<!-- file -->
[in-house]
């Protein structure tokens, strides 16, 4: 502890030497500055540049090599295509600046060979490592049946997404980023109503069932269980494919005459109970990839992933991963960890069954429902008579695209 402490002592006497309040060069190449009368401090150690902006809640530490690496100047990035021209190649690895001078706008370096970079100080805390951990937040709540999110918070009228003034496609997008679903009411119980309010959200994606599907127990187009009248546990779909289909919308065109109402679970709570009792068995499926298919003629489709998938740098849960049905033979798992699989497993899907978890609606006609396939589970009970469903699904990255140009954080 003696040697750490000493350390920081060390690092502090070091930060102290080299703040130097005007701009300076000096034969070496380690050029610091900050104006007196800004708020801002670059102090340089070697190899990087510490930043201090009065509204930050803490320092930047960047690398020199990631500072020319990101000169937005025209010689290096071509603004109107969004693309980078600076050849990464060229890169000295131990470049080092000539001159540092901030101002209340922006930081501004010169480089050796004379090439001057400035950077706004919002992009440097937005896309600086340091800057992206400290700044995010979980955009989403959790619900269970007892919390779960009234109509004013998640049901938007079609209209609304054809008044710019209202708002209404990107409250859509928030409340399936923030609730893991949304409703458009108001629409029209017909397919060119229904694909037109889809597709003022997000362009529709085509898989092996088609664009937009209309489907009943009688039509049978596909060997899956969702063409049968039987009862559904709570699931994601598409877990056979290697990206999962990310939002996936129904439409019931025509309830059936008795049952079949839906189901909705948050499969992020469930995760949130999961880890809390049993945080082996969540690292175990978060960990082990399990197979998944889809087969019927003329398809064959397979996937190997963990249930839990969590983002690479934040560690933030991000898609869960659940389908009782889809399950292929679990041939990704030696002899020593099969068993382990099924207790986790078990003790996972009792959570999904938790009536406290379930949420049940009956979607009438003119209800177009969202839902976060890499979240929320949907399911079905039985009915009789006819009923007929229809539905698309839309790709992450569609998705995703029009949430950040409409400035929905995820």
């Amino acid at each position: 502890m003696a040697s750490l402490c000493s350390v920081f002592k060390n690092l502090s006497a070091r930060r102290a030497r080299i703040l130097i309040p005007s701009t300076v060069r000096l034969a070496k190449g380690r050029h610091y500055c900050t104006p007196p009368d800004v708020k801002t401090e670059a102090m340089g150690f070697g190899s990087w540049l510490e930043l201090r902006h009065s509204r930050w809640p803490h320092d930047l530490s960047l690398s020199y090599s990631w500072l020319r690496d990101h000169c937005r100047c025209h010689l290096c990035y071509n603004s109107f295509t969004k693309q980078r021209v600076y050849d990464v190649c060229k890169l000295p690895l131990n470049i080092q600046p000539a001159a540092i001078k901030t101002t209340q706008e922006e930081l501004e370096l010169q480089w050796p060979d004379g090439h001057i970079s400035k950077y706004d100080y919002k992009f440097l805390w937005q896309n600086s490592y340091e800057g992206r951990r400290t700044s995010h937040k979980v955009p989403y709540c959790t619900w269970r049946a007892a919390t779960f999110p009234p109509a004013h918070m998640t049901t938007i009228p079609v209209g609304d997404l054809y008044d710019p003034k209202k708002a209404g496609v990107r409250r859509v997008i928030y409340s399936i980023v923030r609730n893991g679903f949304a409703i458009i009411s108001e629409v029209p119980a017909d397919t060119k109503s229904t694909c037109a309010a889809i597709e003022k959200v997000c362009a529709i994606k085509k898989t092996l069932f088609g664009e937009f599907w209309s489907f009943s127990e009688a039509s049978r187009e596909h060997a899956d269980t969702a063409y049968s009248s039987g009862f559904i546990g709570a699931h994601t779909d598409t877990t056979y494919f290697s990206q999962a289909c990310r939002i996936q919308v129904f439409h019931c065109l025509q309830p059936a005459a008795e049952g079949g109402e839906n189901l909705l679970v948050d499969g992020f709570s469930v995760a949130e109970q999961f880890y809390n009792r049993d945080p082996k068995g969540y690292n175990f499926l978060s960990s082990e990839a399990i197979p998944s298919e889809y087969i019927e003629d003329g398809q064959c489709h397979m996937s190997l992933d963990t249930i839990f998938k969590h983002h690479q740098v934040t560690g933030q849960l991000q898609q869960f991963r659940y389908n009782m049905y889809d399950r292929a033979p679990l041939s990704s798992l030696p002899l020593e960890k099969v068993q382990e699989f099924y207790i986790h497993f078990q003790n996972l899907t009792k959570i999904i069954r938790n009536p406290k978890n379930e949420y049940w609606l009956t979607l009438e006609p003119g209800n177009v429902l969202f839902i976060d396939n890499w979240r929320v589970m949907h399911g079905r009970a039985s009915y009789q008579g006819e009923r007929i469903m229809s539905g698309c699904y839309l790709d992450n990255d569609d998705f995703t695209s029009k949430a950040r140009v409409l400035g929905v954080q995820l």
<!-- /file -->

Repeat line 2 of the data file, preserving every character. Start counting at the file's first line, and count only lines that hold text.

């Protein structure tokens, strides 16, 4: 502890030497500055540049090599295509600046060979490592049946997404980023109503069932269980494919005459109970990839992933991963960890069954429902008579695209 402490002592006497309040060069190449009368401090150690902006809640530490690496100047990035021209190649690895001078706008370096970079100080805390951990937040709540999110918070009228003034496609997008679903009411119980309010959200994606599907127990187009009248546990779909289909919308065109109402679970709570009792068995499926298919003629489709998938740098849960049905033979798992699989497993899907978890609606006609396939589970009970469903699904990255140009954080 003696040697750490000493350390920081060390690092502090070091930060102290080299703040130097005007701009300076000096034969070496380690050029610091900050104006007196800004708020801002670059102090340089070697190899990087510490930043201090009065509204930050803490320092930047960047690398020199990631500072020319990101000169937005025209010689290096071509603004109107969004693309980078600076050849990464060229890169000295131990470049080092000539001159540092901030101002209340922006930081501004010169480089050796004379090439001057400035950077706004919002992009440097937005896309600086340091800057992206400290700044995010979980955009989403959790619900269970007892919390779960009234109509004013998640049901938007079609209209609304054809008044710019209202708002209404990107409250859509928030409340399936923030609730893991949304409703458009108001629409029209017909397919060119229904694909037109889809597709003022997000362009529709085509898989092996088609664009937009209309489907009943009688039509049978596909060997899956969702063409049968039987009862559904709570699931994601598409877990056979290697990206999962990310939002996936129904439409019931025509309830059936008795049952079949839906189901909705948050499969992020469930995760949130999961880890809390049993945080082996969540690292175990978060960990082990399990197979998944889809087969019927003329398809064959397979996937190997963990249930839990969590983002690479934040560690933030991000898609869960659940389908009782889809399950292929679990041939990704030696002899020593099969068993382990099924207790986790078990003790996972009792959570999904938790009536406290379930949420049940009956979607009438003119209800177009969202839902976060890499979240929320949907399911079905039985009915009789006819009923007929229809539905698309839309790709992450569609998705995703029009949430950040409409400035929905995820």